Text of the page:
• Bob_Wallace

    Two passengers? A bit of room in the back for groceries and work stuff?

    I can see them being a big hit. They look like they would be fun to drive and very practical in crowded areas and cities with pre-auto streets.

    If you live somewhere that has excellent public transportation (like lots of Europe) then you’d have no need for a ‘normal’ car.

    Wonder how many miles per kWh….

  • Matthew

    They will compete as you don’t have to ride in the rain…You can have climate control. 😉 I don’t think we have to give up our comforts as we become more energy efferent.

  • JamesWimberley

    Nissan’s “alliance” with Renault is not one of equals. Nissan is effectively a subsidiary of Renault, which in 1999 appointed its own COO, the brilliant Carlos Ghosn, to turn it round.

    • Matt

      Even with rain gear, you get wet on a motor bike after a bit. Love my Buell, but it is a fact of live on a bike. So for going to work …
      And doesn’t three wheels get you around the past the helmet law in some states. For those people who can’t mess up their hair.

  • Jouni Valkonen

    hard to see how these could compete with ten times cheaper and more practical electric scooters:

    • eject

      impact safety? Car driving license? I do not have a motor bike license. The biggest scooter I am allowed to drive in the EU is a 50ccm one limited to 60 or 50 or 45 km/h (depending on the year of which it was put on the road for the first time, they dropped their speed more and more).

      This things will be great as soon as they are around for some time. There will be a huge after market for electric cars. Those electric motors sure can handle some more voltage at least for a short burst of time. Wait until the enthusiast arrive, those things could be real fun.

    • Zedicus

      The mere fact that it keeps you and your things completely dry is a huge plus. Not to mention a heater and air conditioning. Oh yeah, safety much? Three or four wheels and some walls make this thing much less dangerous. And there will also be more room for cargo.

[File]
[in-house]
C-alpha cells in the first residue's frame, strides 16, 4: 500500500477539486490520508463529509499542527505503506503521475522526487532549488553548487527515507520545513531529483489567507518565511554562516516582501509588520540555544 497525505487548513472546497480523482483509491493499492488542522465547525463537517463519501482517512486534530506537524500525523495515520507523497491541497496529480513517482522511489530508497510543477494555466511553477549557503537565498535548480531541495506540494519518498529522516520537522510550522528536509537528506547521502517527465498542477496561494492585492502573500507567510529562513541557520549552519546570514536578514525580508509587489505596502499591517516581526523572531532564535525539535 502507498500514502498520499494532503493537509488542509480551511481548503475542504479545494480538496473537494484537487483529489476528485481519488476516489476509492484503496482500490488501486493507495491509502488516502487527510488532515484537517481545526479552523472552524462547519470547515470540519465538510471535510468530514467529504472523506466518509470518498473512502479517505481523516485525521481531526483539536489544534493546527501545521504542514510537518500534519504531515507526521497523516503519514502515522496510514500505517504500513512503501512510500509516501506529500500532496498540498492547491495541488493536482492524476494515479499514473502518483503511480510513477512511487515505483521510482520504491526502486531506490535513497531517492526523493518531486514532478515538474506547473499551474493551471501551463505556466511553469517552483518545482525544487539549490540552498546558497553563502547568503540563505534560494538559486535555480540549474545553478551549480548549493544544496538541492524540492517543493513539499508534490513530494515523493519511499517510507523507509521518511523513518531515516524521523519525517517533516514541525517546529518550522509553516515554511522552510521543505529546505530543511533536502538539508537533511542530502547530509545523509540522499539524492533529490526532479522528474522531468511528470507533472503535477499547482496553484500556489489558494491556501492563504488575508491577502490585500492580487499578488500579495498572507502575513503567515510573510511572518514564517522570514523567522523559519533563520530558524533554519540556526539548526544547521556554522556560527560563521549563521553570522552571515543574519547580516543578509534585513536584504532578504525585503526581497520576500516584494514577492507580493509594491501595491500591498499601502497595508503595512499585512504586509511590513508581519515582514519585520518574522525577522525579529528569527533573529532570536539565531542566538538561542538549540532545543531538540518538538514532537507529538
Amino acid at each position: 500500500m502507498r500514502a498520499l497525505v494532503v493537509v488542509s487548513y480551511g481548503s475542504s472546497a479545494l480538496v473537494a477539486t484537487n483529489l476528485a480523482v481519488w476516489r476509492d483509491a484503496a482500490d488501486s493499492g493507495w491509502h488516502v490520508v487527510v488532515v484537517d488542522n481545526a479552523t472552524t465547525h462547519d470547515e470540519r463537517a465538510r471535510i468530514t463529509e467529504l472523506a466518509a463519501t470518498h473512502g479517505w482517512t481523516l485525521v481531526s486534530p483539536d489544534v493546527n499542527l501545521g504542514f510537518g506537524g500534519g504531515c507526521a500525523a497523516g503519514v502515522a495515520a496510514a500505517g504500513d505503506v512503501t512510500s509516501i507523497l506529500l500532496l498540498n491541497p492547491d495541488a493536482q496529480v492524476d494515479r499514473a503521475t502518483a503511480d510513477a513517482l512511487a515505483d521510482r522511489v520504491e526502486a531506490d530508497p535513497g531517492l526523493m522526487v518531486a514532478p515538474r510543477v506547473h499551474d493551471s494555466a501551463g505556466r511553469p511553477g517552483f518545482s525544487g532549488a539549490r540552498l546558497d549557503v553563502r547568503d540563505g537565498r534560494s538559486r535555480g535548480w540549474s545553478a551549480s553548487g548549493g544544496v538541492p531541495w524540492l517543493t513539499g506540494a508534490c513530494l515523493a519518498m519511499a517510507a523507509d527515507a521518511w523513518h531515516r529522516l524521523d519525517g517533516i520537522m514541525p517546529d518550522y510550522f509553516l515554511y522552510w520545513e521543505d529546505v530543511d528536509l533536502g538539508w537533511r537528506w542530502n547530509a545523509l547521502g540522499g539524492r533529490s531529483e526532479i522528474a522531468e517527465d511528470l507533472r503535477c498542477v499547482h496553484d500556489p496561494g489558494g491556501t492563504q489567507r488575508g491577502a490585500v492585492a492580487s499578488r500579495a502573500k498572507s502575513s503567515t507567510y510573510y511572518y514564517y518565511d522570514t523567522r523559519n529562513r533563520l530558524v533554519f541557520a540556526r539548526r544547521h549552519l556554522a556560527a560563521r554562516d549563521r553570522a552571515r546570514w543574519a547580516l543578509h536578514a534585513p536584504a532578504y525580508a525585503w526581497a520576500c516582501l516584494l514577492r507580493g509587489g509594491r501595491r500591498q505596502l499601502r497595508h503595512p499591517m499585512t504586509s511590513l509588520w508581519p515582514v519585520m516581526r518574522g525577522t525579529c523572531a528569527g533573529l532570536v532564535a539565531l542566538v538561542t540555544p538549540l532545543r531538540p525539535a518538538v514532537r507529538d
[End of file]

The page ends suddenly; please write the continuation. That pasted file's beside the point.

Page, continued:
A full-sized car is often far too much, while a scooter is often far too little. For the affluent that make up the first world, this is a winner.

      • Jouni Valkonen

        That is untrue. With electric scooters you can have far more cargo. Optionally you can take your whole family with you. With UPET you can only fit one person with grocery bag.

        • Bob_Wallace

          I don’t know why you keep uploading these pictures of lightly loaded motorbikes. I’ll have to dig out some of mine with a family of five on one and a very large sofa on another.

          The Twizy is a two passenger or one and luggage. It will possibly come in a one-person cargo version which could be very popular for pizza delivery, etc.

          I would imagine that within a couple of months after release there will be aftermarket “rear cargo baskets”/whatever for carrying the luggage/grocery stuff.

          • Bob_Wallace

            Oops, I’m late to the party. Twizys/Twizies have already been on the market for a while. Over 9,000 sold in 2012.

            There’s apparently a company selling racks, but I couldn’t locate their page.

            And owners have found solutions….

        • Zedicus

          Whatever could I have been thinking….